Michael O’Ruiarc of Shannonside Sub Aqua Club, a native of Banagher, Co. Offaly where the 1050 BC sword was found, stumbled upon the precious artifact during a routine search and recovery exercise.
Dr. Andy Halpin, assistant keeper of Irish Antiquities at the National Museum, confirmed the sword’s age.
“We know that there is a lot of historical evidence of Viking activity on the Shannon in the 9th and 10th centuries, however from the 10th century onwards, there is also evidence that Irish kings especially Brian Boru had ships on the Shannon,” Halpin told the Irish Independent.
Divers of the Shannonside Aqua Club have recovered Celt and Viking swords from the Shannon in the past, but it was O’Ruiarc’s first time recovering such a striking artifact that is such an important part of Irish history.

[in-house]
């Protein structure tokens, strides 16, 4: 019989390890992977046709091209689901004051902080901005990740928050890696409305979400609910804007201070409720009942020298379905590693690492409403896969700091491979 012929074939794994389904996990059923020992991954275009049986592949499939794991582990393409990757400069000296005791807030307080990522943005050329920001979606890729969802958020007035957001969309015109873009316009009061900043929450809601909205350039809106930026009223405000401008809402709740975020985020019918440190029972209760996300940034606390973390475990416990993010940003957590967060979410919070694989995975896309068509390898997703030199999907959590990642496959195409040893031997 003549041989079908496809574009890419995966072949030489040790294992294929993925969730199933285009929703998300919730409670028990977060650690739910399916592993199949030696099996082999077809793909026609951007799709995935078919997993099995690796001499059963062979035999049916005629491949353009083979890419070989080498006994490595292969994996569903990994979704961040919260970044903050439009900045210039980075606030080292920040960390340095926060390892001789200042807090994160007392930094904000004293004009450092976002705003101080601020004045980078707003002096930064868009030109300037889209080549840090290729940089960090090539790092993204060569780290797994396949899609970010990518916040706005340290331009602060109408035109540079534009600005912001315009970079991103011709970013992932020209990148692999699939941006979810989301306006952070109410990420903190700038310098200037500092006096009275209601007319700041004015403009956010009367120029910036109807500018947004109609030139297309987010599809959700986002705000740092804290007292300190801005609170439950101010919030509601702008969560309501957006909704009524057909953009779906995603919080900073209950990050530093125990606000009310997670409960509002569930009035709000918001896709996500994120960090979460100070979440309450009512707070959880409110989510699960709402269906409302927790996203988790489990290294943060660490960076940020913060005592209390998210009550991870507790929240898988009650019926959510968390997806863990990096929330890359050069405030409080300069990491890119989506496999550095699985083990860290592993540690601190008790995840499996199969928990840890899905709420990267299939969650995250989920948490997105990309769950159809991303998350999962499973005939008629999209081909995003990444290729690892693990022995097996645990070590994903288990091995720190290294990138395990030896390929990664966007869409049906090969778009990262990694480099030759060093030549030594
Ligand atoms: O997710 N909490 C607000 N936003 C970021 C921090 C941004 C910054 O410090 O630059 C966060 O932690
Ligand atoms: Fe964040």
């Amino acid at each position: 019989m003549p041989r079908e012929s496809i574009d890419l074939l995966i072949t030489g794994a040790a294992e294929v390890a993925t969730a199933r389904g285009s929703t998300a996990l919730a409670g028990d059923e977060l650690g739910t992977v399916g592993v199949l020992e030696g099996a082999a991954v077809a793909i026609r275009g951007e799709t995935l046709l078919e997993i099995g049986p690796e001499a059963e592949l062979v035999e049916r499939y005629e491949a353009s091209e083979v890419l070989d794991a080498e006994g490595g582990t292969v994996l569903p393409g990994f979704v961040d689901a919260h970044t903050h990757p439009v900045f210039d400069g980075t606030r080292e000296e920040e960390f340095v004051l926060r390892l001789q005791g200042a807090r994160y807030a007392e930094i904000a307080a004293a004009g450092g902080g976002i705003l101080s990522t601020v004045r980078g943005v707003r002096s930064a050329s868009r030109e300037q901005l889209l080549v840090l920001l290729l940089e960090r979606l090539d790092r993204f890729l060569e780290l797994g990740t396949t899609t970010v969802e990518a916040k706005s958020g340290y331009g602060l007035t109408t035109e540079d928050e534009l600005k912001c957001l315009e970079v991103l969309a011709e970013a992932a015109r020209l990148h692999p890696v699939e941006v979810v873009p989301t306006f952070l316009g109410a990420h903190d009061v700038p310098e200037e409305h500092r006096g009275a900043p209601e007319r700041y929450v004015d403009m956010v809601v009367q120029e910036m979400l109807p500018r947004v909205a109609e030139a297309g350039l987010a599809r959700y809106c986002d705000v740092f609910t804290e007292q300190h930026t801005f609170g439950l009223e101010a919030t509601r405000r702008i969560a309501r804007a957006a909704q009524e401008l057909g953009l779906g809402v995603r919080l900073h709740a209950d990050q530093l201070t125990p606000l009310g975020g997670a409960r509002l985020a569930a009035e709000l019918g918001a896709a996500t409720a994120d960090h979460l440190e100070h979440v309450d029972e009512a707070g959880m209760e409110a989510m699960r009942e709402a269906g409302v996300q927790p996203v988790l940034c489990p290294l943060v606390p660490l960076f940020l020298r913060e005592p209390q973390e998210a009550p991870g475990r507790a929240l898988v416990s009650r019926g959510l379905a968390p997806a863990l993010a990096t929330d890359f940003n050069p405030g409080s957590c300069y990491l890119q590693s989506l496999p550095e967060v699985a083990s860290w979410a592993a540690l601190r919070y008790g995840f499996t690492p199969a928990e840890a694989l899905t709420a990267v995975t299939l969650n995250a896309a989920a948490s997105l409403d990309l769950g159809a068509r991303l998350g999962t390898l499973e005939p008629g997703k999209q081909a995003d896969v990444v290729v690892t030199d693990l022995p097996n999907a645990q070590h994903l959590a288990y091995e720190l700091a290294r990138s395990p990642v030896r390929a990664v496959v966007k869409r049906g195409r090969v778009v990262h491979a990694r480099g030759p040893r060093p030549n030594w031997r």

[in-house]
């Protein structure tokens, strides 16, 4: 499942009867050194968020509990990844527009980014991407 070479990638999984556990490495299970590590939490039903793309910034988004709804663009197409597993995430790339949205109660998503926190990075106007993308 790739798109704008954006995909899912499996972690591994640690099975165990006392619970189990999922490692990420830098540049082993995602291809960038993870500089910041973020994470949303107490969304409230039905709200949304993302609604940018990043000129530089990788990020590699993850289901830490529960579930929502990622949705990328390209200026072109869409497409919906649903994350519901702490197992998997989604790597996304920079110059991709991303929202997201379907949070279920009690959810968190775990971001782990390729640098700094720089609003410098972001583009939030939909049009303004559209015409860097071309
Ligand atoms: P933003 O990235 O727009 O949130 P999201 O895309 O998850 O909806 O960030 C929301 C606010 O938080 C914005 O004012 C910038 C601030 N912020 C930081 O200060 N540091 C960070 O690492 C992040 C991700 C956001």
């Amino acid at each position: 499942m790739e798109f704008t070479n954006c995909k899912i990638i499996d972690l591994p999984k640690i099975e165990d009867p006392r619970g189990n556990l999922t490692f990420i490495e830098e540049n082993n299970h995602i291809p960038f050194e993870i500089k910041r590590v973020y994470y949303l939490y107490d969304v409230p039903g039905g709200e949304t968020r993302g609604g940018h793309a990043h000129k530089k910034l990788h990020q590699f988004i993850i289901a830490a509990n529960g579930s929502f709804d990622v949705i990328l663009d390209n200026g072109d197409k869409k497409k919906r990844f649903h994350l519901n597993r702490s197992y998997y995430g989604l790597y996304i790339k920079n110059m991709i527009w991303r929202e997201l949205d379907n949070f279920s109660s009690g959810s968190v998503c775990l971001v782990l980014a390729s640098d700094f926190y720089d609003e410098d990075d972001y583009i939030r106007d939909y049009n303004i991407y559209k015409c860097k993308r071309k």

“Two of my diving buddies who are also members of Shannonside Sub Aqua Club have recovered period swords from the river Shannon over the last number of years, so I’m delighted to have eventually found one myself,” he said.
The National Museum of Ireland is currently exhibiting a 1,000 year old Viking sword which was found in the Shannon in 2012 as part of an exhibition commemorating the Battle of Clontarf, which is running through December at its Museum of Archaeology in Dublin.
“We struck lucky again!” the diving club posted to Facebook. “The National Museum should really consider giving our divers a full time position in their underwater unit.”
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